Salmond rejects such claims and is staunchly against using a waist trainer during exercise. “Sweating more under the corset does nothing but lose water,” she says.
If women are concerned about weight gain around the trunk, Salmond recommends considering other potential causes, such as hormonal imbalances like an excess of cortisol, oestrogen dominance or insulin resistance.
Despite the naysayers, Brusuelas has a long list of positive client testimonials, not to mention her own results.
On average, her clients lose about two to five centimetres around the waist after two weeks, she says, but for full benefits it takes six weeks, and a lifestyle change to sustain the new figure.
I decided to put it to the test myself. I ordered an Amia Active Band Waist Trainer in size small from HourGlassAngel.com, but after the first few gasps for air I was back online ordering a second trainer in medium. Finally I was ready for my two-week trial.
The first day was uncomfortable. Really uncomfortable. I felt slightly light-headed, and I only lasted about two hours before ripping the corset off, letting it all hang out and taking deep breaths. The second day was a similar exercise in self-induced misery.
But by the third day, I had a little breakthrough. Maybe the corset had stretched, or my waist had minimised, but I found myself wearing the corset for four hours straight in relative comfort. By the fifth day, I was up to six hours and had tightened the corset to the tightest hooks.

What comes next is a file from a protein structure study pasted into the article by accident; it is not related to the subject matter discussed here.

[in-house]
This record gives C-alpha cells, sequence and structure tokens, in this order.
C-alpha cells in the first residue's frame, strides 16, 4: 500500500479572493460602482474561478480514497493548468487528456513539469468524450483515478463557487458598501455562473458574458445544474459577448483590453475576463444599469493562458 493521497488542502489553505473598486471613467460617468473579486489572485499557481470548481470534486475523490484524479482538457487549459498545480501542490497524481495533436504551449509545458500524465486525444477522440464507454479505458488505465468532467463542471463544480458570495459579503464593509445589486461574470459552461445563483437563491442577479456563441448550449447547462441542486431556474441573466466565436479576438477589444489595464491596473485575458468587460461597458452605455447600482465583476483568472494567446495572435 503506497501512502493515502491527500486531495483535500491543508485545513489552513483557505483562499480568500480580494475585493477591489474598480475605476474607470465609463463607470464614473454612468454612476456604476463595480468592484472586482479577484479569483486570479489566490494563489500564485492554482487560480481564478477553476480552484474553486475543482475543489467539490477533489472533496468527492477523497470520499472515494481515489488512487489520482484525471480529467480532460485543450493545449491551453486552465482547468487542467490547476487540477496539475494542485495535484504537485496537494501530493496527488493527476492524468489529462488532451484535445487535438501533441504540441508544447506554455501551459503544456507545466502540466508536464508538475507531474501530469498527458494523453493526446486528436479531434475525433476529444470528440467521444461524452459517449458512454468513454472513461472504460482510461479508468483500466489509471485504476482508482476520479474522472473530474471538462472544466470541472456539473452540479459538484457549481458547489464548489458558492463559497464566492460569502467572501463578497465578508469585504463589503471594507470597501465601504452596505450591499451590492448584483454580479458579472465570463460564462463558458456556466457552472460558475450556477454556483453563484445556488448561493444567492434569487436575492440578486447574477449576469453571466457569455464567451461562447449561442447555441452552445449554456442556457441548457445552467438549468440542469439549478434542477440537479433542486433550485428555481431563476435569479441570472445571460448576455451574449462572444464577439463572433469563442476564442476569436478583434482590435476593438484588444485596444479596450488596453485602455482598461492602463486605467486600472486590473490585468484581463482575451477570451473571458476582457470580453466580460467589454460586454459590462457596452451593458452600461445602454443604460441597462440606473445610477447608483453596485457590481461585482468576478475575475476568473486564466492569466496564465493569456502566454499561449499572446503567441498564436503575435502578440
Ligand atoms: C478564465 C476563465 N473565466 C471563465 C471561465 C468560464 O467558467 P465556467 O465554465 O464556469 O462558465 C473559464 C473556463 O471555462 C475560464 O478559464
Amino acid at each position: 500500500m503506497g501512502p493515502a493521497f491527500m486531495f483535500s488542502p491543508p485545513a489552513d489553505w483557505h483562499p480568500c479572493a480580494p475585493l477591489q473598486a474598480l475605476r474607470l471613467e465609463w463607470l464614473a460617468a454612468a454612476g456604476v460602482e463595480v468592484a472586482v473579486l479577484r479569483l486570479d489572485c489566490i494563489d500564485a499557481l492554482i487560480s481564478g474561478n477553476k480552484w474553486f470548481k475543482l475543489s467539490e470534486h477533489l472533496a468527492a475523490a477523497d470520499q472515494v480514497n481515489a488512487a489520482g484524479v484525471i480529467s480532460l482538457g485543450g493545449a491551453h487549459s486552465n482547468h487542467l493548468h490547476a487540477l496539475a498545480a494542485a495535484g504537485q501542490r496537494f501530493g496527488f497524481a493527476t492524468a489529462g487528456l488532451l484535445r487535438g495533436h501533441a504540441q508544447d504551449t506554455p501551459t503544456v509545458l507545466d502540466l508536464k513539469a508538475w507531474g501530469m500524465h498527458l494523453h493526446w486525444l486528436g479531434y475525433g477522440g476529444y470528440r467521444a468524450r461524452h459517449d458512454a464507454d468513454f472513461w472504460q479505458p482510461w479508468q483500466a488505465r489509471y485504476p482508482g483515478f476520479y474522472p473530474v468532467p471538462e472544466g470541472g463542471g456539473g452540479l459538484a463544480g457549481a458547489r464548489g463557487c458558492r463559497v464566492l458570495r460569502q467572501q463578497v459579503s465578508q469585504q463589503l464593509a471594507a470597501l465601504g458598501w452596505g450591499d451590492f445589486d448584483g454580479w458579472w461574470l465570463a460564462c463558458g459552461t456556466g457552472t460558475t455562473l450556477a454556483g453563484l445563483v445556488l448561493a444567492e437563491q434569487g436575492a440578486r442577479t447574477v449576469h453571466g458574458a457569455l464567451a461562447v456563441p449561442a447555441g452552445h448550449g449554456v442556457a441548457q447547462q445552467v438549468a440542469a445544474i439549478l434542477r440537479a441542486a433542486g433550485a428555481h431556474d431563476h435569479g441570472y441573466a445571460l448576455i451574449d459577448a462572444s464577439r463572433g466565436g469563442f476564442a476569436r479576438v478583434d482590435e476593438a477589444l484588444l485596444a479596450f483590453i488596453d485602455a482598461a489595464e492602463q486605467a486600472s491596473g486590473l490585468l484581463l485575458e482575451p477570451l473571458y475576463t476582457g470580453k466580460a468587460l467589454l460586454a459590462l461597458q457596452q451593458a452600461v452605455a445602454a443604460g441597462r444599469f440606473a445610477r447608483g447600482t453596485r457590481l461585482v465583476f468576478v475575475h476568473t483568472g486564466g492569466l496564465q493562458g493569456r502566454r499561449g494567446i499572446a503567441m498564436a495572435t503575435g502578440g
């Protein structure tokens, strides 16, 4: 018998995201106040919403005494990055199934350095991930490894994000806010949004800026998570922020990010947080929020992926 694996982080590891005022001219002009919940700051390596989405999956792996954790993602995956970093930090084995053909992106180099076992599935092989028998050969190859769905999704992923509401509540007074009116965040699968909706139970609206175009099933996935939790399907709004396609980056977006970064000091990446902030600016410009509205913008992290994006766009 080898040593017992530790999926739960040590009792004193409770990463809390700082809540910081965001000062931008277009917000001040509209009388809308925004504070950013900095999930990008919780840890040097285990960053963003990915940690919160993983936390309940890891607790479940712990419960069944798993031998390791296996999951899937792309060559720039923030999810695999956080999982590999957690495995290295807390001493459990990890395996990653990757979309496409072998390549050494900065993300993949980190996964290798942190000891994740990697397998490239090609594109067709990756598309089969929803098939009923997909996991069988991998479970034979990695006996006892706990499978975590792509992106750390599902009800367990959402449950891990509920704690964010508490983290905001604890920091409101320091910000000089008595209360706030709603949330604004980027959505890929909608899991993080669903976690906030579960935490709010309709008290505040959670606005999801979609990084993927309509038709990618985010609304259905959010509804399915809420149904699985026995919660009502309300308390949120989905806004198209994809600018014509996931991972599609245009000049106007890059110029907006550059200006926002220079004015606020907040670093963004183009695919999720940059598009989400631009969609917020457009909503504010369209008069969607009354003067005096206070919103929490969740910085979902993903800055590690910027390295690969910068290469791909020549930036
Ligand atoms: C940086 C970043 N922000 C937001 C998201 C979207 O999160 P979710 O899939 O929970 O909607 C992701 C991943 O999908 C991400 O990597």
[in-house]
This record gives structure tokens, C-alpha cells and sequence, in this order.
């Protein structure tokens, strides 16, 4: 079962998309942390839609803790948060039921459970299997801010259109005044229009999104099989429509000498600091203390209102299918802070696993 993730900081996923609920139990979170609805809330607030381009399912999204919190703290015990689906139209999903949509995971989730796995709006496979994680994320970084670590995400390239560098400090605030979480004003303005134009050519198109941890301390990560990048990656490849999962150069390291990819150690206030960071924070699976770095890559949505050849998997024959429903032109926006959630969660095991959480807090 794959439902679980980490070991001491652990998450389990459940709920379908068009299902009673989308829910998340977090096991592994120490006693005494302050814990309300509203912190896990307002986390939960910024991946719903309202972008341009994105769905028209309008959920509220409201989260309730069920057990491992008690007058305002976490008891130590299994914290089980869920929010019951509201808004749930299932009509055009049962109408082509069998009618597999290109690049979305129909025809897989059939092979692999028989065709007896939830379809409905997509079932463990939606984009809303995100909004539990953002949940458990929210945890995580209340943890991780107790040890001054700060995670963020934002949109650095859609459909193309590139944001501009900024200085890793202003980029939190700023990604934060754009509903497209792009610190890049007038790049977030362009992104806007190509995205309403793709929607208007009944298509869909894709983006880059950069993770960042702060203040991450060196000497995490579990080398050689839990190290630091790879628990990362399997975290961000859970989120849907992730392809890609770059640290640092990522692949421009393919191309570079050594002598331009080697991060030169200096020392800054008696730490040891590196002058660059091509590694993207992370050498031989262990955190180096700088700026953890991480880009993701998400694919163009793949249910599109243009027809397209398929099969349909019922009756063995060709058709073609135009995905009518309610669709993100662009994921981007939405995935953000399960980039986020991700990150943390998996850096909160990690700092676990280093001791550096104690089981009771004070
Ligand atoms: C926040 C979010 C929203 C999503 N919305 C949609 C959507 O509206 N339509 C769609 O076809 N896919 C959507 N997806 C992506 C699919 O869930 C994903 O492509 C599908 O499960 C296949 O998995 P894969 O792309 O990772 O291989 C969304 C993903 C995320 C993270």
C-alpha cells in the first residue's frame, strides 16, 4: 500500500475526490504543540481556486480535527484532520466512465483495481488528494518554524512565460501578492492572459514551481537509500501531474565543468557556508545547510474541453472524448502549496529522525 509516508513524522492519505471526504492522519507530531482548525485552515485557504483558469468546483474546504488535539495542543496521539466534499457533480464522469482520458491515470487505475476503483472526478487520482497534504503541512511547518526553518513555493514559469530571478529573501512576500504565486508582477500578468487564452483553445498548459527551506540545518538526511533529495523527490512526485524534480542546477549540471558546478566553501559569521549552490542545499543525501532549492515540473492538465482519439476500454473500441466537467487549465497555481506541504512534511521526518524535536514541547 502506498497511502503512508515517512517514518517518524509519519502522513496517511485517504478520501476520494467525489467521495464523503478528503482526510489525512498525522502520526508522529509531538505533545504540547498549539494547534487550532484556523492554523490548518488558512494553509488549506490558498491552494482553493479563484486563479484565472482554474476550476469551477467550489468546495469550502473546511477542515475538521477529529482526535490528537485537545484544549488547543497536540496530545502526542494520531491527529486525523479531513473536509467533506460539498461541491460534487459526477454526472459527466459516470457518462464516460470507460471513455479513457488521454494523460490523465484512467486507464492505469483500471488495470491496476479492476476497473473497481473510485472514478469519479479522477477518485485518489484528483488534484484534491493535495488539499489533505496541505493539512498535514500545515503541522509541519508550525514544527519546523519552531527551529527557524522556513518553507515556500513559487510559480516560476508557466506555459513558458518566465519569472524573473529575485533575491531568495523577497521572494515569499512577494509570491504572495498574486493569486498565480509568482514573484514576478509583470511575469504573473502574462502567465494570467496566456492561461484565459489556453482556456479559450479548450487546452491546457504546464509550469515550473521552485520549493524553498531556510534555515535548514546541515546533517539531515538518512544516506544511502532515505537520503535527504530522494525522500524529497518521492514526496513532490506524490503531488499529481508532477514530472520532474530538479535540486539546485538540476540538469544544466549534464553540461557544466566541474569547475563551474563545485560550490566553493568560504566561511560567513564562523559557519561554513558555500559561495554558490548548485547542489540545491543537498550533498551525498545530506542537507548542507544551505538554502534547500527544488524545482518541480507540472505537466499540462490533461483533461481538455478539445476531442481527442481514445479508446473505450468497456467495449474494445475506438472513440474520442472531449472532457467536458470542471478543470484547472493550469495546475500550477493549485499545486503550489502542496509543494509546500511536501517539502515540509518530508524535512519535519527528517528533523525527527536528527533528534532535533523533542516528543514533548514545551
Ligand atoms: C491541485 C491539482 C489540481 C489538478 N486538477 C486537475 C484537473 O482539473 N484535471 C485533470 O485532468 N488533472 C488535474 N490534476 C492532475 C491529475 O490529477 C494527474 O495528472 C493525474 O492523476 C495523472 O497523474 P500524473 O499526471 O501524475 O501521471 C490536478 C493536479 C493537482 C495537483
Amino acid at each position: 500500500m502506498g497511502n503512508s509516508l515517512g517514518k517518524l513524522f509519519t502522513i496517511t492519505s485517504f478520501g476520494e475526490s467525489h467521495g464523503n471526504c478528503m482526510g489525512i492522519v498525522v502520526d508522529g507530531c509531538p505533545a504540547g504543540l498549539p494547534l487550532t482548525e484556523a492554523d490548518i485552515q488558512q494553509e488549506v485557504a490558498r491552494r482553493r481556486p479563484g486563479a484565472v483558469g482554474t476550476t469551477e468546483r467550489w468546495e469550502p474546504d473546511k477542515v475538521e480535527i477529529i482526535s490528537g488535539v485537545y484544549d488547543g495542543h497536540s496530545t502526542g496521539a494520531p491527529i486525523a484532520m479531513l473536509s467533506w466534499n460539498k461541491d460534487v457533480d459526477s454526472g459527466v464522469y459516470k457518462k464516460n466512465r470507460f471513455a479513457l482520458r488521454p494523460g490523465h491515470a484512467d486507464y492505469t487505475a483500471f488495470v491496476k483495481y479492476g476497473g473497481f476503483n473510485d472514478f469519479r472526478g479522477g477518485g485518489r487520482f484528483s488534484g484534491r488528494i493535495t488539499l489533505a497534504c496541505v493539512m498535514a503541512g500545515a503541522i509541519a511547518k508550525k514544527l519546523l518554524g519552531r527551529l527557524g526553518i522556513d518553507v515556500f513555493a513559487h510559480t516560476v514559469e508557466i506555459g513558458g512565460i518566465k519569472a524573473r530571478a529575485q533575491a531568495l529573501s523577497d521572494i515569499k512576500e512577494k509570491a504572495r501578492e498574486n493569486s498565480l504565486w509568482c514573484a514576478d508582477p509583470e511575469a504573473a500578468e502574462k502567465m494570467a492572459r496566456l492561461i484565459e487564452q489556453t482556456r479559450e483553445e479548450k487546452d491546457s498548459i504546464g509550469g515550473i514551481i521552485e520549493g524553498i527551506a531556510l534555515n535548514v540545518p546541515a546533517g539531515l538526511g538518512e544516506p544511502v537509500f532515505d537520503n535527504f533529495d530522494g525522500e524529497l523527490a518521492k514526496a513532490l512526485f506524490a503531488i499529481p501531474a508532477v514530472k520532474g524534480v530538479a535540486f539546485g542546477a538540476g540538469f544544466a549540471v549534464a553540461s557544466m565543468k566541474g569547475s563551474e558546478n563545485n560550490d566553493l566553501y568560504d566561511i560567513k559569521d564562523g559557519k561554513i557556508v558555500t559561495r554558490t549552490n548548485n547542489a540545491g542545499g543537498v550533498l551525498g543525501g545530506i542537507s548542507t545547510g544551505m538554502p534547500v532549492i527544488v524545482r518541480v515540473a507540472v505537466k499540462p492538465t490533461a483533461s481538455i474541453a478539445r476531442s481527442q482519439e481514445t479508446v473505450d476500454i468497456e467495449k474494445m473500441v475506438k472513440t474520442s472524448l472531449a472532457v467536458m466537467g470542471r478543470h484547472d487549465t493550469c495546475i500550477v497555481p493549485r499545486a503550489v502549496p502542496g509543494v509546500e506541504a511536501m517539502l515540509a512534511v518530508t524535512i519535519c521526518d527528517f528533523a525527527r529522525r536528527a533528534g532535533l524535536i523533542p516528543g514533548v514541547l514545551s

By the eighth day I had downsized to the small on the loosest hooks. I started to wear the corset comfortably – taking the dog for a walk, visiting the dentist, meeting a girlfriend for coffee. I even tried wearing it for a run, but must admit it was a breathless exercise I wouldn’t wish to repeat.
At the start of the trial, my waist measured 71cm. After two weeks of weight training, it had shrunk to 69cm – and 67cm with the training corset comfortably on. It wasn’t a huge loss, but given my relative size (164cm and 57 kilograms) it was noticeable. I seemed to engage my stomach more often, and had also become more aware of my posture.
When presented with my results, Salmond asked: “Did you make any other changes? Eat less, exercise more?”
Not consciously. But the truth is, much like Brusuelas suggested, wearing a corset – when I could finally breathe – I started to enjoy how it made me feel. I have an athletic shape without much of a waist, and there was something empowering and feminine about rocking an hourglass figure.
Salmond acknowledges the potential psychological effect. “But I have a problem with a woman having to make her body into certain shape, whether it’s being thin or having an abnormally small waist.”
She is particularly concerned about the pressure on young women to conform to certain body shapes and the rising incidence of anorexia nervosa.
Brusuelas acknowledges “there are going to be haters” of her latest accessory. “We’ve had comments that we should be teaching women to ‘love themselves regardless’… But when we get clients saying they’ve put on a dress they haven’t worn in years because of the dreaded muffin-top and feel good, that’s why we do what we do.
“Not every woman is born with a waist. And if it’s going to make her more confident, or get her back into a gym – isn’t that a good thing?”